we have the ration of 1 Can of juice oncentrate, to 3 can of water; 1:3. The question asks how many 12 ounces of juice we need to 200 6 ounce servings (total of 1200); So I set the following proportion: 1:3=12:x, which gives me x=36; So I know that for every 12 ounce of concentrate, there are 26 ounces of water that make a total of 48 ounces (water + juice); Dividing 1200 by 48 I get the desired result --> 25 :D

hi you are correct in your approach..

An easier and less time consuming method would be.. we have to prepare 200 6-ounces of juice.. 200 6-ounces is same as 100 12-ounces, since rae concentrate is in 12 ounces can.. we also know from 1:3 ratio that the concentrate forms 1/4 of this total.. 1/4 of 100 = 25, this is the answer we are looking for..

Hi chetan2u,

I got your reasoning, but with some difficulty...for sure I have to improve my ability on this kind of problems. Could you recommend me some free internet resource on which I can study these kind of problems please?

How much counts for the GMAT score mixture problems? I have some difficulties to solve them, for this reason I am used to take an educated guess always. Can you recommend some sources where I can learn and make some practice?

Here is how I have solved the question. Please give me some feedback about it.

we have the ration of 1 Can of juice oncentrate, to 3 can of water; 1:3. The question asks how many 12 ounces of juice we need to 200 6 ounce servings (total of 1200); So I set the following proportion: 1:3=12:x, which gives me x=36; So I know that for every 12 ounce of concentrate, there are 26 ounces of water that make a total of 48 ounces (water + juice); Dividing 1200 by 48 I get the desired result --> 25 :D

hi you are correct in your approach..

An easier and less time consuming method would be.. we have to prepare 200 6-ounces of juice.. 200 6-ounces is same as 100 12-ounces, since rae concentrate is in 12 ounces can.. we also know from 1:3 ratio that the concentrate forms 1/4 of this total.. 1/4 of 100 = 25, this is the answer we are looking for..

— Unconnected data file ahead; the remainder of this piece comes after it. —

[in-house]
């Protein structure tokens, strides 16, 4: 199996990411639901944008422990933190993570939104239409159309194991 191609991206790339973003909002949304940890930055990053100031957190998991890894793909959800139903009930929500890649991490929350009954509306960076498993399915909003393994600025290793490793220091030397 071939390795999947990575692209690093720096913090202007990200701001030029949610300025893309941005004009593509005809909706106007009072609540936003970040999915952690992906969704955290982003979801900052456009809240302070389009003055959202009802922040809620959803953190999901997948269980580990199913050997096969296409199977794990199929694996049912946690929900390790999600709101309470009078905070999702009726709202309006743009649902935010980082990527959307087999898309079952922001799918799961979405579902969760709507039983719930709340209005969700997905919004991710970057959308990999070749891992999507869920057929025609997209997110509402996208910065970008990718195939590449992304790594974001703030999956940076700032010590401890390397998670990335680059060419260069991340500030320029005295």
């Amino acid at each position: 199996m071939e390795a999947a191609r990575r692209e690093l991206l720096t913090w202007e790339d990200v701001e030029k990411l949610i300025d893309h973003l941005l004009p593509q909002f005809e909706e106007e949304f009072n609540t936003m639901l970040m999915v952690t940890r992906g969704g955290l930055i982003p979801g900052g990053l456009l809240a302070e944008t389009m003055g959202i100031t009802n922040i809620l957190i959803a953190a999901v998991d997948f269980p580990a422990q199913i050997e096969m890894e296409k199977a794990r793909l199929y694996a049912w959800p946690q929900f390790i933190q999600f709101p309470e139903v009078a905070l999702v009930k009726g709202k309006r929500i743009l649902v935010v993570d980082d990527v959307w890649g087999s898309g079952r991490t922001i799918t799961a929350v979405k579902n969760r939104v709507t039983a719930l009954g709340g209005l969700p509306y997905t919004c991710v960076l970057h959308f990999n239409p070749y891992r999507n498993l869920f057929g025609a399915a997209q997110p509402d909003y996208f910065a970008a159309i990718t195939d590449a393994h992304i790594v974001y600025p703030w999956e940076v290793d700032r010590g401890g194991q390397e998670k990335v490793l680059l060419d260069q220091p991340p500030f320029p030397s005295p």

Hi chetan2u,

I got your reasoning, but with some difficulty...for sure I have to improve my ability on this kind of problems. Could you recommend me some free internet resource on which I can study these kind of problems please?

Re: According to the directions on a can of frozen orange juice [#permalink]

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15 Jan 2016, 05:03

Hi chetan2u,

I got your reasoning, but with some difficulty...for sure I have to improve my ability on this kind of problems. Could you recommend me some free internet resource on which I can study these kind of problems please?

Re: According to the directions on a can of frozen orange juice [#permalink]

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12 Jun 2016, 22:40

TomB wrote:

According to the directions on a can of frozen orange juice concentrate, 1 can of concentrate is to be mixed with 3 cans of water to make an orange juice. How many 12 ounce cans of concentrate are required to prepare 200 6-ounce servings of orange juice.

A. 25 B. 34 C. 50 D. 67 E. 100

Try to bring everything in one unit of measurement. 4 cans of orange juice = 1 can of concentrate + 3 cans of water. Hence 1 can of juice contains 1 part concentrate and 3 parts water.

Required: How many 12 ounce cans of the concentrate are required to prepare 200 6 ounce servings of orange juice?

We would calculate everything in the form of 12 ounce cans. 200 6 ounce juice = 100 12 ounce juice.

For 100 12 ounce juice, 23 need (1/4)*100 cans of concentrate and (3/4)*100 cans of water. Each measuring 12 ounce

Re: According to the directions on a can of frozen orange juice [#permalink]

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01 Aug 2017, 10:21

I solved it in an intuitive way... We are looking for an ammount of juice of 200 x 6 = 1200 ounce The concentrate to water is in the ratio 1:3 so if I have a 12oz can I also have 36oz of water for a total of 48oz of juice. Cheching the various options.. 48x25 = 1200 It works 48x32 > 1200 Impossible

You bring up a fair point. However, the prompt does define "12-ounce can" as the 'unit of measurement' - so we're meant to infer that we're dealing with 12-ounce cans of everything. If you don't make that inference, then the question cannot be answered.